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Discussion Starter · #1 ·
What's the difference between "maximum sprocket" and "total capacity" for a derailleur?

Shimano's website says the RD-7700 and RD-7800 have a max sprocket of 27T and a total capacity of 29T. While the RD-7703 has a max sprocket of 27T and a total capacity of 38T.

What is "total capacity"?
 

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NeoRetroGrouch
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Drone 5200 said:
What's the difference between "maximum sprocket" and "total capacity" for a derailleur?

Shimano's website says the RD-7700 and RD-7800 have a max sprocket of 27T and a total capacity of 29T. While the RD-7703 has a max sprocket of 27T and a total capacity of 38T.

What is "total capacity"?
Max sprocket has to do with the parallelogram movement of the RD. It moves down as it moves in to miss a cog that has 27 teeth.

Total capacity is how much chain wrap it is capable of. The 29 tooth is a double ((53+27)-(39+11))= 30 (close enough I guess???) while the 38T is a triple ((52+27)-(30+11)= 38.

TF
 

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Strange approach to math!

While your equation gives the right answer, capacity is usually thought of as the difference between the chain rings plus the difference between the largest and smallest cogs. E.g. 53-39 + 23-13 = 24 total teeth. While the math of (53+23) - (39+13) gives the same answer, it seems a strange way to think about it.
 

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Turbo and Kerry give spot on answers... I think of it a little differently, but it just helps me wrap what braincells I have left around the concept:

Maximum Sprocket = what shimano says is the biggest cog I can put back there. In reality there are times when I might be able to get away with a tooth or two more.

Total Capacity = how much chain the pulley cage is designed for... just how much can it take up the slack? The bigger values are the long cage types, usually mean't for triple chainrings, while the smaller values are for doubles.

Drone 5200 said:
What's the difference between "maximum sprocket" and "total capacity" for a derailleur?

Shimano's website says the RD-7700 and RD-7800 have a max sprocket of 27T and a total capacity of 29T. While the RD-7703 has a max sprocket of 27T and a total capacity of 38T.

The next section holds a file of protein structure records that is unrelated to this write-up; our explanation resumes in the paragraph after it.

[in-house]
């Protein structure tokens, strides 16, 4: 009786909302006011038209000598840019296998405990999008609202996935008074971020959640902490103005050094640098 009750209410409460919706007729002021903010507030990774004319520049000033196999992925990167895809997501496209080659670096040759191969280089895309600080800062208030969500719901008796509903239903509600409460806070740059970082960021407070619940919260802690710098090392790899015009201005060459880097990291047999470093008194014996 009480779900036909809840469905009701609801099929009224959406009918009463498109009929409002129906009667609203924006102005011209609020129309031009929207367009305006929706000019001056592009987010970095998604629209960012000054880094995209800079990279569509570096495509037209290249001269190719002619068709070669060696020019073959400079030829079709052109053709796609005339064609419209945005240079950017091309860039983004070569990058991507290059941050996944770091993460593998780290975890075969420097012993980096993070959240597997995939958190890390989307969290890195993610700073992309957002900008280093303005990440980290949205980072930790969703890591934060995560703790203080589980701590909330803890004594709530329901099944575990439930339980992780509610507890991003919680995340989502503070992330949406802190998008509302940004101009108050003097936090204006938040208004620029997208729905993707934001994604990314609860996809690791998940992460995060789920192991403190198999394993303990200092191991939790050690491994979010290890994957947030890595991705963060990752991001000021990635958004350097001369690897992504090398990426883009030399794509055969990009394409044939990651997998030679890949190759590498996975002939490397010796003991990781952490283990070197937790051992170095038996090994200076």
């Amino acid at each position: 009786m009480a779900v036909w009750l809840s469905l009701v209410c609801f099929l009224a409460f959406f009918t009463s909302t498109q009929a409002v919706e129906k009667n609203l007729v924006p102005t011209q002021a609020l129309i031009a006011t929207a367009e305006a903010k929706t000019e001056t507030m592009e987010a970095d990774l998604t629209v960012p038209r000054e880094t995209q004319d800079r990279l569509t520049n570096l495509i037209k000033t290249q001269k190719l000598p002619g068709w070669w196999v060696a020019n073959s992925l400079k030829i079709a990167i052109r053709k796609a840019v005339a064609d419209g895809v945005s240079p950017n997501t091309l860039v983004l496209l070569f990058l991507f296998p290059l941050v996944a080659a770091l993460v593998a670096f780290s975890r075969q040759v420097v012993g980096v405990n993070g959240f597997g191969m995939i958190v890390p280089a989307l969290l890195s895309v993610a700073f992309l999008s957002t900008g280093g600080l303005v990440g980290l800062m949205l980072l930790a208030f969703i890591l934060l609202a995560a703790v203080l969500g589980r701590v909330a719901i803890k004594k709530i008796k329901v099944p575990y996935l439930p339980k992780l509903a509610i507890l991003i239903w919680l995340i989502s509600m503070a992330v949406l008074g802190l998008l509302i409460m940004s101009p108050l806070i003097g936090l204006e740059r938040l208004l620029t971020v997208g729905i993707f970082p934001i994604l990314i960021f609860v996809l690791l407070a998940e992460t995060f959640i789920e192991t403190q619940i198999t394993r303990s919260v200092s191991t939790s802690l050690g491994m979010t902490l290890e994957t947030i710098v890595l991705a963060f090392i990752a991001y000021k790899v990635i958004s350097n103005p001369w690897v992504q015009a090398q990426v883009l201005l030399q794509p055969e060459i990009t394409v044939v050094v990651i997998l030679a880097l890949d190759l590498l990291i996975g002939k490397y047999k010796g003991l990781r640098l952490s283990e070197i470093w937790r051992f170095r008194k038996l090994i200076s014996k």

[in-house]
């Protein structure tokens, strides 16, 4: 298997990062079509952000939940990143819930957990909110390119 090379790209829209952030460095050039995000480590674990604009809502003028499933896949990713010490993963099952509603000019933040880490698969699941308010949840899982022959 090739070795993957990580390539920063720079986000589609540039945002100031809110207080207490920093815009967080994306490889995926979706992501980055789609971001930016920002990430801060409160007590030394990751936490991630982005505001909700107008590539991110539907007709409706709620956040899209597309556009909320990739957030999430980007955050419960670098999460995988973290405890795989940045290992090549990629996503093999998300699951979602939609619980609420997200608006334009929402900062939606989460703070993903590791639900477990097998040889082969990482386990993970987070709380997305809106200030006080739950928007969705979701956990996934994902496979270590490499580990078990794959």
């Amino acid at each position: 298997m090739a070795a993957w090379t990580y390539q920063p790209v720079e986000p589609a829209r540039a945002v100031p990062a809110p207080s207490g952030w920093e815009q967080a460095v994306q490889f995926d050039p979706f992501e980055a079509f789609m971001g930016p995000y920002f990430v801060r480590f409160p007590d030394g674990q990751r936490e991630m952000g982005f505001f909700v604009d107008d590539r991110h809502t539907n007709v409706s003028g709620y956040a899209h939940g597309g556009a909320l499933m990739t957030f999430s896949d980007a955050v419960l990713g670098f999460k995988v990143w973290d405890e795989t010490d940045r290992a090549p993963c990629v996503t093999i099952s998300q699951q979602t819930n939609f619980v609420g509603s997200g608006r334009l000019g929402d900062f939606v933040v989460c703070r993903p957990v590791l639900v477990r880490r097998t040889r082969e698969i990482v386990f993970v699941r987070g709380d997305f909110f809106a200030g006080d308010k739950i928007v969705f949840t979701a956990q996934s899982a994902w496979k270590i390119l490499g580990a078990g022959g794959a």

What is "total capacity"?
 

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Thanks for asking

Drone 5200 said:
What's the difference between "maximum sprocket" and "total capacity" for a derailleur?

Shimano's website says the RD-7700 and RD-7800 have a max sprocket of 27T and a total capacity of 29T. While the RD-7703 has a max sprocket of 27T and a total capacity of 38T.

What is "total capacity"?
I was needing to know the same thing.
 

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Discussion Starter · #6 ·
Drone 5200 said:
What's the difference between "maximum sprocket" and "total capacity" for a derailleur?

Shimano's website says the RD-7700 and RD-7800 have a max sprocket of 27T and a total capacity of 29T. While the RD-7703 has a max sprocket of 27T and a total capacity of 38T.

What is "total capacity"?
WOW! I'm impressed. You are a knowledgeable crowd. Thanks for sharing the wisdom. And so fast, too.

One follow-up: Is that 27T max for real? Anyone with experience using a 29T on the RD-7800?
 

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I haven't done it myself, but I have seen it done. The one bike I saw it on worked fine.

Drone 5200 said:
WOW! I'm impressed. You are a knowledgeable crowd. Thanks for sharing the wisdom. And so fast, too.

One follow-up: Is that 27T max for real? Anyone with experience using a 29T on the RD-7800?
 

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Drone 5200 said:
WOW! I'm impressed. You are a knowledgeable crowd. Thanks for sharing the wisdom. And so fast, too.

One follow-up: Is that 27T max for real? Anyone with experience using a 29T on the RD-7800?
Exceeding the 27t max gear limit usually requires screwing the b adjustment screw all the way to pull the derailleur beck behind the cogs so that it doesn't rub. I've heard of guys even replacing the stock screw with a longer one.
 

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NeoRetroGrouch
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Usually we think the same...

Kerry Irons said:
While your equation gives the right answer, capacity is usually thought of as the difference between the chain rings plus the difference between the largest and smallest cogs. E.g. 53-39 + 23-13 = 24 total teeth. While the math of (53+23) - (39+13) gives the same answer, it seems a strange way to think about it.
but on this one I have to disagree. We're looking for the maximum difference in chain wrap. The "shortest" is on big-big (53+23) and the most the derailleur has to take up is on the small-small (39+13). The difference seems the most logical way to visualize the concept.

TF
 
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